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February 14th, 2009

Mortgage Servicers Delay Foreclosure, Await Plan

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Both JPMorgan and Citi have announced their plans to temporarily delay foreclosures, as they await a housing-rescue plan from the Federal government. Despite Treasury Secretary Geithner’s lack of specifics regarding a housing-rescue plan in his address on Tuesday, the servicers are confident that cash will be made available for new programs within a couple of weeks:

Citi said the moratorium is effective Feb. 12 and will remain in place until March 12, or until the Obama Administration finalizes the details of its loan modification program, whichever comes first, the bank said.

In a letter to Rep. Barney Frank, D-Mass., [JPMorgan CEO Jamie] Dimon said JPMorgan has initiated a foreclosure moratorium through March 6.

“We believe three weeks is adequate time for the Treasury to announce – and for us to implement – a new plan,” Dimon said.

According to the latest reports from the Associated Press’ Alan Zibel, President Obama will outline at least part of the housing-rescue plan next week:

The White House said President Barack Obama on Wednesday will outline his much-anticipated plan to spend at least $50 billion to prevent foreclosures in a speech in Arizona, one of the states hardest hit by the foreclosure crisis.

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5 Responses to “Mortgage Servicers Delay Foreclosure, Await Plan”

  1. Kevin Says: February 14th, 2009 at 5:33 pm

    I keep seeing the Mo Mod out in the press, I would assume this is the platform that Treasury will implement

  2. Esko Says: February 16th, 2009 at 12:31 am

    Fannie Mae and Freddie Mac have made earlier announcements of the same and now some of these bigger banks are following in their footsteps, as if trying to prove how responsible and concerned they are. Looks like the real reason the banks are doing this is to soften the coming regulations that will rein them in. But it’s too late now, the damage is done.

  3. Steve Says: February 17th, 2009 at 9:09 am

    Look, a four week moratorium on initiating foreclosures won’t affect either the borrowers or the lenders positively or negatively, at least not in the long term. Foreclosures in some states take over a year, so a one-month delay is not serious.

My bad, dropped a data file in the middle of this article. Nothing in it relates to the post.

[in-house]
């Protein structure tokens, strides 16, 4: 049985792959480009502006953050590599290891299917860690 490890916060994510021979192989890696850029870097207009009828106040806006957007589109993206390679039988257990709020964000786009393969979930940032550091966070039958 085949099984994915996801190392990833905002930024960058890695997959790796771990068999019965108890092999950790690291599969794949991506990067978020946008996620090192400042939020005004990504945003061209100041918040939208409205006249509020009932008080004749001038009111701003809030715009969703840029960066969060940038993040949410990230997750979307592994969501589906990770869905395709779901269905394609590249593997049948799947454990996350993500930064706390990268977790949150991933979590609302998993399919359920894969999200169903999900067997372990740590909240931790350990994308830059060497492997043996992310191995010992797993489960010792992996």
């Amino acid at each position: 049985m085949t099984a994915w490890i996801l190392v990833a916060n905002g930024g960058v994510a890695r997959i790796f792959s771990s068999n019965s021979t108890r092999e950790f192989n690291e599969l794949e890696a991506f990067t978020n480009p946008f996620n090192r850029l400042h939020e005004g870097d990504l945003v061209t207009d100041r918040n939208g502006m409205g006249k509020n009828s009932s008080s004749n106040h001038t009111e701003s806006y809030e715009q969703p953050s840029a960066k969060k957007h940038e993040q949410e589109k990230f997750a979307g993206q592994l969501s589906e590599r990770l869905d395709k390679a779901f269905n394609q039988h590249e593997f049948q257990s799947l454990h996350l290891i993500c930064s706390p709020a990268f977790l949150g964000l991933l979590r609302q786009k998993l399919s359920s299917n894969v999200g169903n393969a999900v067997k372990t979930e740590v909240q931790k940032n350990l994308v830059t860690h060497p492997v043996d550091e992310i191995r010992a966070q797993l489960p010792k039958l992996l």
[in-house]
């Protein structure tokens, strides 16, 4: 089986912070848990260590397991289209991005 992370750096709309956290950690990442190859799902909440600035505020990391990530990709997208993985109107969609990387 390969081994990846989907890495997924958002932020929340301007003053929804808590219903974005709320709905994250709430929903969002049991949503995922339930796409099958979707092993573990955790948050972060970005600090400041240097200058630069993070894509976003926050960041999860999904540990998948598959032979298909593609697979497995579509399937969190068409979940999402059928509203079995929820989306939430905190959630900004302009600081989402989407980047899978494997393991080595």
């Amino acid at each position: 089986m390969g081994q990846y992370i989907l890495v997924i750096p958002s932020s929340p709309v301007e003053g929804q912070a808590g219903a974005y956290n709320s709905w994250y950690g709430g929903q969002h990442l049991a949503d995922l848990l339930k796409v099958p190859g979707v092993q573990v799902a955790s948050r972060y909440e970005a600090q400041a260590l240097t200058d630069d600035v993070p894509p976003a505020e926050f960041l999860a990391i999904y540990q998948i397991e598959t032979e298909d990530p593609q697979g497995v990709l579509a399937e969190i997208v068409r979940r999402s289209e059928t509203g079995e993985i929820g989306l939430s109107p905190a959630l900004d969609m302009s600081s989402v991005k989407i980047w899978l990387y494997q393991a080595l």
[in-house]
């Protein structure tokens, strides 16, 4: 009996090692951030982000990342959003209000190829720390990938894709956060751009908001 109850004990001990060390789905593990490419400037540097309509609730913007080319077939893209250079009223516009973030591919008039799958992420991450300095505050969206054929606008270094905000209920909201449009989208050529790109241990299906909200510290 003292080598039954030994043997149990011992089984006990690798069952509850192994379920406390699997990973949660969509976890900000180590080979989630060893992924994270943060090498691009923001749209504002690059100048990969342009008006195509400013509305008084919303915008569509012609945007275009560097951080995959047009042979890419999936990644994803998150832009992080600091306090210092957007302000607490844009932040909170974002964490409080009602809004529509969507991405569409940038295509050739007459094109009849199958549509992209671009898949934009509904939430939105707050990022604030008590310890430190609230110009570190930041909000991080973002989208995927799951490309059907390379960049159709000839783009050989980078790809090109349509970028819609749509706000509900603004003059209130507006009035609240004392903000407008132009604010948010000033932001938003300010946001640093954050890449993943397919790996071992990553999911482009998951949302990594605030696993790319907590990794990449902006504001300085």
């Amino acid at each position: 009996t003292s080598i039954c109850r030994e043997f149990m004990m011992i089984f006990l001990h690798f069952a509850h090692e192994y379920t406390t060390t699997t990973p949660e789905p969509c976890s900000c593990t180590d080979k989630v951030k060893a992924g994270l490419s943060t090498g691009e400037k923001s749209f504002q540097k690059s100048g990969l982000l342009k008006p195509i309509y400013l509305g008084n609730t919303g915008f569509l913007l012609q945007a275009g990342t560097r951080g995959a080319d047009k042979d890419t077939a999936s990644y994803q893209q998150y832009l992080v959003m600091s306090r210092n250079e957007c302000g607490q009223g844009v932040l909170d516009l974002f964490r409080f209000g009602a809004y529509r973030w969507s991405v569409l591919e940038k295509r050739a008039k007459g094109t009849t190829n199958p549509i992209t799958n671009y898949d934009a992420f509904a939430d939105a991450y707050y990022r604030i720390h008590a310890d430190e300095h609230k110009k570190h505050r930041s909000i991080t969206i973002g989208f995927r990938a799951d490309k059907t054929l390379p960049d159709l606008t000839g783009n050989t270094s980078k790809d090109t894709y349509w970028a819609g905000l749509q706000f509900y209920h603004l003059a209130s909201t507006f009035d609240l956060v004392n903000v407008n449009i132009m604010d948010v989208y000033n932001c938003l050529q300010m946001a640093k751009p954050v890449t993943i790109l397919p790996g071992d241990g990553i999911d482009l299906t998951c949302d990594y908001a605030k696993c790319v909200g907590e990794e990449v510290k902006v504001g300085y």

The big banks, all of whom had TARP money forced upon them, have to dance to the political tune the administration pipes, at least publicly. Also, mortgage servicers have been criticized for not doing enough to modify loans and keep them out of foreclosure. Waiting for the Obama administration’s plan enables them to pattern future foreclosure prevention efforts after that, and perhaps to insulate them somewhat from criticism.

    Finally, anyone who thinks that simply throwing money at this problem ($50 billion in the stimulus package) will solve it hasn’t been paying attention. Isn’t the root problem that money was being thrown indiscriminately at less than creditworthy borrowers in the first place? “Please, sir, may I have some more?”

  4. Tim Manni Says: February 17th, 2009 at 10:59 am

    Esko: the strategy definitely follows in the footsteps of Fannie and Freddie who began this during the holiday season. The government has control of F&F and also has some marginal influence on the TARP banks as Steve suggested.

    You propose an interesting point: “Looks like the real reason the banks are doing this is to soften the coming regulations that will rein them in.” But as you say, “it may be too late.”

    Thanks for your comment, as well as your links to our blog on your own. We appreciate them.

    Good to hear from you,
    Tim

  5. Tim Manni Says: February 17th, 2009 at 11:14 am

    Steve: We agree that a short delay (short in terms of the long foreclosure process) won’t negatively affect services too much either way. That being so, it’s easy to also agree that it’s something easy that will make them look better in the eyes of the public.

    You addressed a point that we’ve been very critical of for some time: government interaction and its impact on the marketplace. You hit the nail on the head by saying that the TARP banks “have to dance to the political tune the administration pipes, at least publicly.” Well said.

    Hopefully what ever housing strategies are announced, one will involve a new strategy we reported on last week: the novel idea of actually PREVENTING a foreclosure BEFORE it happens. If you haven’t read it, check it out (http://blog.hsh.com/?p=2385).

    Thanks for your comments, we hope to hear from you again soon,
    Tim

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Tim Manni is the Managing Editor of HSH.com and the author of their daily blog, which concentrates on the latest developments in the mortgage and housing markets.

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